9 July 2020 | 13 Comments
I recently stumbled upon a thought-provoking post by AJ Porfirio of Van Ryder Games in a retailer-focused Facebook group. I asked AJ if I could reference and quote it here for a broader discussion, and he gave me permission to do so.
The core principles of AJ’s post are as follows:
- Consider the source: When you get advice from someone whose business is related to or impacted by yours, the advice is almost certainly from the perspective of what benefits them. That doesn’t mean it necessarily contradicts what’s best for you, but it’s important to remember who is giving the advice.
- Business sense: Every decision needs to make business sense for you. Every decision. That doesn’t mean to ignore customers, retailers, distributors, partners, the good of the world, etc–far from it–but you need your company to survive and thrive if you are to serve anyone.
I’m going to jump back and forth between quotes from AJ and thoughts from me.
“You SHOULD listen and care about what the retailers are saying and what they like. It is ONE of many data points and factors that should go into your decisions. They FOR SURE know what works for THEMSELVES. They can’t make your game an evergreen, the market does that, but they can be a catalyst and are still the best way to achieve scale. It would be foolish not to listen to them and understand what is important to them.”
This applies to everyone, not just retailers. You know your life and your business better than anyone. That doesn’t mean you don’t have blind spots–in fact, I would almost guarantee that every creator has large and small blind spots, including myself. That’s why I seek feedback from a variety of sources, always considering the source.
Just the other day, in fact, I sent my monthly e-newsletter to distributors with a focused question about Tapestry. I genuinely wanted their feedback, and I’m grateful that 31 out of the 865 retailers on our mailing list responded to the short survey.
“Retailers are important, but you must always understand that advice comes from the perspective of what benefits them most as a retailer (not always what benefits you as a publisher) and I don’t blame them, but they don’t know your business, your goals, or your strategy, so the assumption is a one size fits all “this is what publishers should do”.”
Consider the source. This is something I try to remind myself of whenever I seek or consume feedback. And I honestly think there are some sources that are not worth considering at all. For me, I don’t want to make personal or business decisions based on people who spend their time posting on social media about what they hate. It doesn’t matter if I agree with you or not–the people I seek to steer Stonemaier Games are those who seek to include, uplift, and improve, not those who exclude, hate, and destroy.
“So how much weight should you put into retailer’s advice on pricing or otherwise when the most likely scenario is your game sells in distribution for a couple months and then more or less dies and gets dropped by all the retailers (including those that advised you what to do). Who cares if a customer compares the price to your KS if the retailer most times isn’t really going to stock past a handful of copies anyway?”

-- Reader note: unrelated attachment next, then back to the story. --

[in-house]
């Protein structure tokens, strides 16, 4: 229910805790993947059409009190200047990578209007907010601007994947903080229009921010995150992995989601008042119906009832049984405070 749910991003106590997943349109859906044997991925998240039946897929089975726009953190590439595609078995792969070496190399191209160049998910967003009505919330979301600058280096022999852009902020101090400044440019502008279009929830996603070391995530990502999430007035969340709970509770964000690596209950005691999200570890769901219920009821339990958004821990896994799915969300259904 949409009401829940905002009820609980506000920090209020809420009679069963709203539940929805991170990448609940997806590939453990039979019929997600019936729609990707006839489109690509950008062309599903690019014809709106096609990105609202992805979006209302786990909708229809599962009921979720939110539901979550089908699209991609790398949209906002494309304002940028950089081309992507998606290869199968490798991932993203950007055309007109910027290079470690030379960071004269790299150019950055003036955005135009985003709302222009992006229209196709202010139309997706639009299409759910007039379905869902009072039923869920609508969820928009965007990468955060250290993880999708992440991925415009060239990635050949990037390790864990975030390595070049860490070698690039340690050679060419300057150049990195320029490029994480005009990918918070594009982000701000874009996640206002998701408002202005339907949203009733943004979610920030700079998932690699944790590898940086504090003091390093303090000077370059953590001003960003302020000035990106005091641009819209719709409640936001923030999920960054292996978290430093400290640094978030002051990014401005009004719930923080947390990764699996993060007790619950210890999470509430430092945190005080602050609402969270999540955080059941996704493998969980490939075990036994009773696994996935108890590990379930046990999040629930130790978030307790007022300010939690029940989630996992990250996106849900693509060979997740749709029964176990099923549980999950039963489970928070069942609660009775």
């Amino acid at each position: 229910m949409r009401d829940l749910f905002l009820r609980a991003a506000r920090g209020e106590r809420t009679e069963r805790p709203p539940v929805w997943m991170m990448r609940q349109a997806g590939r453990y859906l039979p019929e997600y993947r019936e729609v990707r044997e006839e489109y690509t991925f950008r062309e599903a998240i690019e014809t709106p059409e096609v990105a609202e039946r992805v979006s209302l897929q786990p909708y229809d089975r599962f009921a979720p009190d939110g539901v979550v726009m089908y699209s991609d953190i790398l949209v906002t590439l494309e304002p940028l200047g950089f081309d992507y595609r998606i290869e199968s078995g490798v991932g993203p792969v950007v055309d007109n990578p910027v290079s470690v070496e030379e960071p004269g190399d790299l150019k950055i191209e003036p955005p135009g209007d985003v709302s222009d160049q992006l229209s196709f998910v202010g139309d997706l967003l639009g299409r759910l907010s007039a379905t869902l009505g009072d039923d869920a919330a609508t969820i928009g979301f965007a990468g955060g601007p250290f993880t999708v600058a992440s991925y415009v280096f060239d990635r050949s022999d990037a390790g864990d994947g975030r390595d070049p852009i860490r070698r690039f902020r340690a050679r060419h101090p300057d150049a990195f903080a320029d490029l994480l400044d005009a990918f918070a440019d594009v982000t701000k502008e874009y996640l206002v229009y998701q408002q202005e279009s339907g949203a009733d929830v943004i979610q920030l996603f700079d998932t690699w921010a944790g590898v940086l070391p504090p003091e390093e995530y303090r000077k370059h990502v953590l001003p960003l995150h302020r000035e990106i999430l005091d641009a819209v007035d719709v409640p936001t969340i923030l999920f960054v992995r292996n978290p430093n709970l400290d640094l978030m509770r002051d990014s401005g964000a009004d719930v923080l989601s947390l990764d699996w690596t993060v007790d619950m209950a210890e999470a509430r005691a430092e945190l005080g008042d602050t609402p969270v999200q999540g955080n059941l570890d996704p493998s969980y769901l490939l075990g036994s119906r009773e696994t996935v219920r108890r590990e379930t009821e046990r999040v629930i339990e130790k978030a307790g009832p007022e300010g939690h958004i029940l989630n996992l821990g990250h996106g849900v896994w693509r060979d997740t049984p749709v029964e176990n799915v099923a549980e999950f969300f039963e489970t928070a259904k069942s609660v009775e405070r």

This delves into what I recently discussed in my What’s Up with Reward Prices on Kickstarter article. In it I suggest that creators determine reward prices from the bottom up (starting with manufacturing and sunk costs), not from the top down (starting with hypothetical MSRP). Of course, even that proposal isn’t a good fit for all creators–there are some publishers that make most of their sales on Kickstarter, while others (like Stonemaier) make the vast majority of our sales to distributors.
Every Decision Must Make Business Sense for You
“It has to make business sense. What has to? Everything has to. For you, for the retailer, or both, but there won’t (or shouldn’t) be any business deals if it doesn’t make business sense for someone. Depending on your goals it might make sense to do something that doesn’t make sense for them but makes a ton of sense for you. Or maybe doing something that makes sense for them more than you might be ok if it drives growth of your brand or benefits you some other way. Not all business benefits are about $$$ but don’t lose sight of how much profit, and cash flow especially, matters to a successful publisher. And of course arrangements that benefit BOTH is something publishers that want to succeed in retail should be striving for.”
I love this, and I completely agree. That’s really the entire intent of my blog–I want to present you with a variety of options and questions so you can figure out what’s best for you. And it’s often on a case-by-case basis: What’s right for one product, situation, or company may be very different than another.
I also like that AJ talks about profit and cash flow. Yes, they’re important for a sustainable business. But there are a lot of other factors in play too. Just yesterday I was listening to Justin Gary (Ascension, Shards of Infinity) talk to Gabe Barrett, and Justin said that one of the main motivators for making a pirate-themed expansion to Ascension is because he loves pirates. It’s hard to sustain any form of content creation for an extended period of time if you don’t do some things–many things–simply out of passion, love, excitement, or fun.
I really appreciate AJ for posting this and for letting me share parts of it. How do you consider the source when considering feedback, and have you had to make some interesting/difficult business decisions when considering feedback from multiple perspectives?
- How to Give and Take Tough-Love Feedback
- Your Target Audience Is Not “Everyone”
- The Current State of Retailers and Kickstarter (2019)
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